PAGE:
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December 30, 1999
Them and UsOn Friday, December 24, yours truly boarded an Indian Airlines flight from Delhi to Bangalore. The plane took off at 4.50 pm or thereabouts, and the seatbelts sign was switched off around 5.05 or thereabouts. And, as is usual on planes carrying Indians, the moment the air-hostess began saying something to the effect of "kursi ki peti ki sanket ab bandh kiya gaya hain. parantu apni suraksha ke liye kursi ki peti baandhe rakhna hi uchit hain," the moment the hawaai-sundari began saying this, a tough-looking guy got up from one of the front rows and proceeded menacingly towards... the toilet.
Call it a macabre instinct or whatever, but when Mr Macho stood up so threateningly, a feat pretty easy to accomplish if a six-foot Punjabi squeezed into an economy class seat suddenly finds an entire aisle to fill, when Mr macho stood up so threateningly, the first thought that passed my mind was, "God, it's been such a long time since we had a really good hijacking." Trust me, I'm not lying. These are thoughts that pass through every reporter's mind all the time, although few of them will admit it publicly. It probably what makes us such stinking cynics, but it prepares for the worst most of the time, and it helps.
Our plane landed in Bangalore around 7.15 pm or thereabouts, and although Captain Madan Lal may have been aware all through the two-and-a-half hour flight of what had happened to his colleague on IC-814 between Kathmandu and New Delhi, he kept us all blissfully in the dark. Probably so that none of us would get any ideas. So imagine my surprise when, upon reaching home, the mother says her heart was doing such a dhak, dhak at the news of the hijacking that she switched from her usual soap and watched BBC for a change to hear it for sure that it wasn't our plane which had been taken to Amritsar.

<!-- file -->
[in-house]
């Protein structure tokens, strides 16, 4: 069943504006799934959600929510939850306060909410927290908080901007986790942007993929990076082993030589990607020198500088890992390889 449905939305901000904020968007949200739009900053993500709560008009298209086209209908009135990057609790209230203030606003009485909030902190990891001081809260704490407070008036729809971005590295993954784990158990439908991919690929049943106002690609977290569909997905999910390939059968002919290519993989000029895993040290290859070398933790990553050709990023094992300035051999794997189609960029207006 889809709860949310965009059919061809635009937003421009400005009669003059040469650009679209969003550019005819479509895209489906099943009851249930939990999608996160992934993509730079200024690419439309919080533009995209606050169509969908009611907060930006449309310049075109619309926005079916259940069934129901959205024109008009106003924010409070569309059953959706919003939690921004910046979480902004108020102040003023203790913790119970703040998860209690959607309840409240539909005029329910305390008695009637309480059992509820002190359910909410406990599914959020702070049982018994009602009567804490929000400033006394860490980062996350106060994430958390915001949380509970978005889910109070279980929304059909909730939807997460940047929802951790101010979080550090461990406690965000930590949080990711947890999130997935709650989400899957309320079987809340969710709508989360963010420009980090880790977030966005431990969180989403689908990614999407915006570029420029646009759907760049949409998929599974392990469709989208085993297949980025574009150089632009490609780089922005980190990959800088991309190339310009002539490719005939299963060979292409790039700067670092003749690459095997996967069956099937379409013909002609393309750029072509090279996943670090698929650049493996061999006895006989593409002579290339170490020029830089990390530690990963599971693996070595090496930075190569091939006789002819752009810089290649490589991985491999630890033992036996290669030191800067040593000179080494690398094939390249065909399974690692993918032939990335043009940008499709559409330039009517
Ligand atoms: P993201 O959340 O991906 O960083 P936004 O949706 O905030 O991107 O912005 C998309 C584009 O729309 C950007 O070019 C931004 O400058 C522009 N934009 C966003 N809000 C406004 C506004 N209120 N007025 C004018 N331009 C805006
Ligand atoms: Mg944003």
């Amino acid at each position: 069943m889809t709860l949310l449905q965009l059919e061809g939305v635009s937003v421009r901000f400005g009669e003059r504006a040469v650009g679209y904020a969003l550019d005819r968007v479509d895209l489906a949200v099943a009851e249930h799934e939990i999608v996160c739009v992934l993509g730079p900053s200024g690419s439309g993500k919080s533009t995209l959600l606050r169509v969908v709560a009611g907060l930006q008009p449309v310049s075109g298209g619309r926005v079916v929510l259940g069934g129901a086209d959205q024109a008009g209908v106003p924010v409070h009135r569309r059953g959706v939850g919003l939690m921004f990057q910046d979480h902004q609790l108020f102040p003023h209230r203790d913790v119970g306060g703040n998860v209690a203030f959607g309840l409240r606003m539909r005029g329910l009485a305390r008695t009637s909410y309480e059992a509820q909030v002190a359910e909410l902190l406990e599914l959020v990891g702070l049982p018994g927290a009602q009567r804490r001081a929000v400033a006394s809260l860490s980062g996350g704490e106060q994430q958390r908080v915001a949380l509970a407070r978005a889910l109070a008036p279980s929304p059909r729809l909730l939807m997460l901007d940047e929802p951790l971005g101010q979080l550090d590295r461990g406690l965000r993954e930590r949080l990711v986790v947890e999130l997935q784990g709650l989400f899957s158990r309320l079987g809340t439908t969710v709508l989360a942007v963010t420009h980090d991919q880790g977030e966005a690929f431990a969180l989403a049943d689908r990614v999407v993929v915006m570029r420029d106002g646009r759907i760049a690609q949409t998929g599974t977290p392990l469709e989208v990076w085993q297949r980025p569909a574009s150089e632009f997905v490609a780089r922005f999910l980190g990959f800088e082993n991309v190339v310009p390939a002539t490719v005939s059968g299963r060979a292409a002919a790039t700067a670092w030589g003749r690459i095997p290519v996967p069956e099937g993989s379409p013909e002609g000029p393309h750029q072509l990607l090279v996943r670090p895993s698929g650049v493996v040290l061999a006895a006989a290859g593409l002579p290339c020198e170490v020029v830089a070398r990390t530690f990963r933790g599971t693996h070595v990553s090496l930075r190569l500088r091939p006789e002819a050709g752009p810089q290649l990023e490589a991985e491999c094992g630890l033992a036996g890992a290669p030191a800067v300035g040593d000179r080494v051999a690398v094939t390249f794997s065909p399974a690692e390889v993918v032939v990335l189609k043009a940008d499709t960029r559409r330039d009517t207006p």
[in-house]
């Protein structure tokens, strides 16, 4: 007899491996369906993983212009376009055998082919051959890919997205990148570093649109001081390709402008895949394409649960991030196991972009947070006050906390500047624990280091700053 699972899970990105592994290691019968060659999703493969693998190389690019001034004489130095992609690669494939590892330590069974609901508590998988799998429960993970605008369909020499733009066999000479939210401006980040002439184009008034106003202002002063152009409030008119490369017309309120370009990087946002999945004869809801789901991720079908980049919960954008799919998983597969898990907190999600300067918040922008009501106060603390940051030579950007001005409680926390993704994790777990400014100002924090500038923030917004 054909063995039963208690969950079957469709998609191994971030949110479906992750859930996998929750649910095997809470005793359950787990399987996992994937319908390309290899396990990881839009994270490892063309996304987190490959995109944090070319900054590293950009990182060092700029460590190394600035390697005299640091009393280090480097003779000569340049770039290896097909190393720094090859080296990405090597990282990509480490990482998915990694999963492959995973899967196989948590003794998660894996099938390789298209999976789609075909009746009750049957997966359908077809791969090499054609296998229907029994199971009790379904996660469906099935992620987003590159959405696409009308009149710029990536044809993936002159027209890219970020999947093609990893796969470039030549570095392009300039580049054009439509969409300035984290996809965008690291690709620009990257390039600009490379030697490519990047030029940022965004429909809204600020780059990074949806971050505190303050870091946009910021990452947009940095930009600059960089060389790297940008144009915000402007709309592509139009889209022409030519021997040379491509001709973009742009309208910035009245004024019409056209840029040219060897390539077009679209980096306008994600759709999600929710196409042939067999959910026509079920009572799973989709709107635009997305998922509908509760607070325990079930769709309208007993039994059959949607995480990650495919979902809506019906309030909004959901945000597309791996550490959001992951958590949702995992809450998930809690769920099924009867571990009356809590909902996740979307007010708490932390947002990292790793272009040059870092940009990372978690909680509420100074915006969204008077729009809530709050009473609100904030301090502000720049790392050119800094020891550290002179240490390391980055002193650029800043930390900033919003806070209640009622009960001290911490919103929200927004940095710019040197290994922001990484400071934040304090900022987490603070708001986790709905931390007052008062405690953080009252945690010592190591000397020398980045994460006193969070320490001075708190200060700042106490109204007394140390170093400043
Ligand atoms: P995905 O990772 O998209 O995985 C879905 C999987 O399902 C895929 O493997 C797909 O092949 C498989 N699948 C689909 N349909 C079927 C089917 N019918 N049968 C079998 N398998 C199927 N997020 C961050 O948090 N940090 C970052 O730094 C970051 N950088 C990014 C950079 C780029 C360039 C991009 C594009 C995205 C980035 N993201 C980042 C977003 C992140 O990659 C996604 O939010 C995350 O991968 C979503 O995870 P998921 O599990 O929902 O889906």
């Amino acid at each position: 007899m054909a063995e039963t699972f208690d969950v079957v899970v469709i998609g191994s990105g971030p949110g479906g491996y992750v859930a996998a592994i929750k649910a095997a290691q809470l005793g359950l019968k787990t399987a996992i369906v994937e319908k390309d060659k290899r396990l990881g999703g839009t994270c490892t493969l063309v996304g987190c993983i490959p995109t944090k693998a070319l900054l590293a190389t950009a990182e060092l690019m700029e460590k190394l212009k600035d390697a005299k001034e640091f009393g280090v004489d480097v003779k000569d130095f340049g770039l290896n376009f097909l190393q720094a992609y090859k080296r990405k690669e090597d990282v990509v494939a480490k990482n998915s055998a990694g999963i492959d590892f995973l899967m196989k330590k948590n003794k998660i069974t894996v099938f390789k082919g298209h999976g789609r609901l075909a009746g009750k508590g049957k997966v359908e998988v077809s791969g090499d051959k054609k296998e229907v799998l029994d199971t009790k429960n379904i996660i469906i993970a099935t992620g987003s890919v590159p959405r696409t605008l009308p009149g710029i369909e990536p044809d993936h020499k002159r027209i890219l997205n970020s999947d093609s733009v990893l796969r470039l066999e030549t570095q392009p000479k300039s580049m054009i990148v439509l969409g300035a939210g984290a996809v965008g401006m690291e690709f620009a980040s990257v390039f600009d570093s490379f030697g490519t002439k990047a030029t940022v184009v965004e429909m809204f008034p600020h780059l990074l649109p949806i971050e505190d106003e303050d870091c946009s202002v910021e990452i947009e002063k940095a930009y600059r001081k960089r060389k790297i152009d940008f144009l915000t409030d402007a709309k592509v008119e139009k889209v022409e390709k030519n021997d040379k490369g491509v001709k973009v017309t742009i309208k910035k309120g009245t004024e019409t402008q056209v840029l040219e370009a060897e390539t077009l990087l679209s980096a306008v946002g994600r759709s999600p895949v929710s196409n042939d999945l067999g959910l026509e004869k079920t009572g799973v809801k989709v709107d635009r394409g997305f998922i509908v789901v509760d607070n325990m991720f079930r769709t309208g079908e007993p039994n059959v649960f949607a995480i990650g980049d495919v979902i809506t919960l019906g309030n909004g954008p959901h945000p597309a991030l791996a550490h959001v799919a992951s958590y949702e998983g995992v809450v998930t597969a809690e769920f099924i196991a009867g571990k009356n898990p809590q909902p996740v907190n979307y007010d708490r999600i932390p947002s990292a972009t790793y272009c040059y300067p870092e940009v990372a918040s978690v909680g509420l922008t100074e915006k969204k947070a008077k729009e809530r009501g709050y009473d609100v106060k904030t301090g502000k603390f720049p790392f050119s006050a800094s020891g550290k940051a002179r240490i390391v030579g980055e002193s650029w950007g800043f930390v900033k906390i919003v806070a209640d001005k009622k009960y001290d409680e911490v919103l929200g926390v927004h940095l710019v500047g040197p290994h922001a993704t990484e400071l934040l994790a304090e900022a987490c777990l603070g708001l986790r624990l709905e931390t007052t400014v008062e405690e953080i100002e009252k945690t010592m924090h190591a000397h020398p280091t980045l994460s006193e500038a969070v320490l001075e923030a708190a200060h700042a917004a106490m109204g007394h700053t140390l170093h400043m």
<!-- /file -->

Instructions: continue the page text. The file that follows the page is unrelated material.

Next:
I'm not claiming prescience or anything -- although when I was a kid my parents were aghast when a neighbour checked my tongue for moles (there are two) because apparently I would say things which would uncannily come true. So, although the hijacking wish came good much to my disgust, I believe the wrong passengers are on board judging from the government's tardy response. So please find underneath the 75 passengers who ought to have been on this flight but weren't. Even if just a couple of them were on the plane, believe me, the agony of the passengers and the trauma of their relatives would have ended on day one. And we wouldn't have been subject to this charade.
But a disclaimer to start with: I do not wish any of these 75 hypothetical passengers any physical harm -- now or in the future. Far from it. What I wish to know is had they been on IC-814, would the hijacked plane have been allowed to take off from Amritsar?
Would a negotiating team have been sent after the first deadline had lapsed?
Would the government have waited for four days to establish contact with the hijackers to ascertain their demands?
Would it have so categorically rejected the demand to release the "Moslem cleric" Maulana Masood Azhar?
Would Sq Ldr Ajay Ahuja's wife have met the prime minister and reminded him of her husband's grisly death at the hand of Kashmir freedom-fighters during the "war-like situation" in Kargil?
Would Jai Prakash Agarwal of the "Surya Foundation" have held a press conference where he and other "security experts" would urge the government to not buckle in to the pressure and set a bad precedent?
Would the government have sat on its adipose for five nights and six days had these 75, instead of those poor souls sitting inside that stinking plane in Kandahar, been on board?
The answers are no, no, no, no, no, no and no. Respectively. Because as the response to the Rubaiya Sayeed kidnapping and to this hijacking proves, there's one rule for us mere mortals, and one rule for them.
So, here goes my fantasy passenger manifest of 75, one for each year of the prime minister's existence on this planet, a celebration of which was duly spoilt by the hijacking. All those who fly Indian Airlines are henceforth advised to "identify their VVIP baggage" everytime they board the aircraft. Because only the presence of such VVIPs could propel this government (motto "Rely on Us. We rely on inexperience") to act and act fast in the best interests of the paying public. Remember: if five/six nuclear bombs couldn't stop Kargil, it isn't going to stop some crazed hijacker. We need a couple of VVIPs on every flight. Just in case.
Call this my wish-list for the new year of the new century of the new millennium.
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